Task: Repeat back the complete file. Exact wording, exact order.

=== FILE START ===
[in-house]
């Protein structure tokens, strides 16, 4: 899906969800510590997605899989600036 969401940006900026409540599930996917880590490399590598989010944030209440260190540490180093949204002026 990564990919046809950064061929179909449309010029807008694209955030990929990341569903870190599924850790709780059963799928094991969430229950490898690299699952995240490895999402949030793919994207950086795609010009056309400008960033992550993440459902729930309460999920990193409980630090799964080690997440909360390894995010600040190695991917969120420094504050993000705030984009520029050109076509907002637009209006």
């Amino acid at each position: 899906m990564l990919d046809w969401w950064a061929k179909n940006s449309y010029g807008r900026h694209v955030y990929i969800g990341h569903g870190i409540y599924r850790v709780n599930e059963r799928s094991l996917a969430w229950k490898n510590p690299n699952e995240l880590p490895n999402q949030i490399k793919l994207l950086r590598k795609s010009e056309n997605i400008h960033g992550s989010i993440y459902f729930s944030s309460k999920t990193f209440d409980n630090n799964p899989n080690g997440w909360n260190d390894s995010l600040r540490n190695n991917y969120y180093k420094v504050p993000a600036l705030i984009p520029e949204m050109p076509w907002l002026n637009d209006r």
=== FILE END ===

[in-house]
């Protein structure tokens, strides 16, 4: 899906969800510590997605899989600036 969401940006900026409540599930996917880590490399590598989010944030209440260190540490180093949204002026 990564990919046809950064061929179909449309010029807008694209955030990929990341569903870190599924850790709780059963799928094991969430229950490898690299699952995240490895999402949030793919994207950086795609010009056309400008960033992550993440459902729930309460999920990193409980630090799964080690997440909360390894995010600040190695991917969120420094504050993000705030984009520029050109076509907002637009209006």
């Amino acid at each position: 899906m990564l990919d046809w969401w950064a061929k179909n940006s449309y010029g807008r900026h694209v955030y990929i969800g990341h569903g870190i409540y599924r850790v709780n599930e059963r799928s094991l996917a969430w229950k490898n510590p690299n699952e995240l880590p490895n999402q949030i490399k793919l994207l950086r590598k795609s010009e056309n997605i400008h960033g992550s989010i993440y459902f729930s944030s309460k999920t990193f209440d409980n630090n799964p899989n080690g997440w909360n260190d390894s995010l600040r540490n190695n991917y969120y180093k420094v504050p993000a600036l705030i984009p520029e949204m050109p076509w907002l002026n637009d209006r």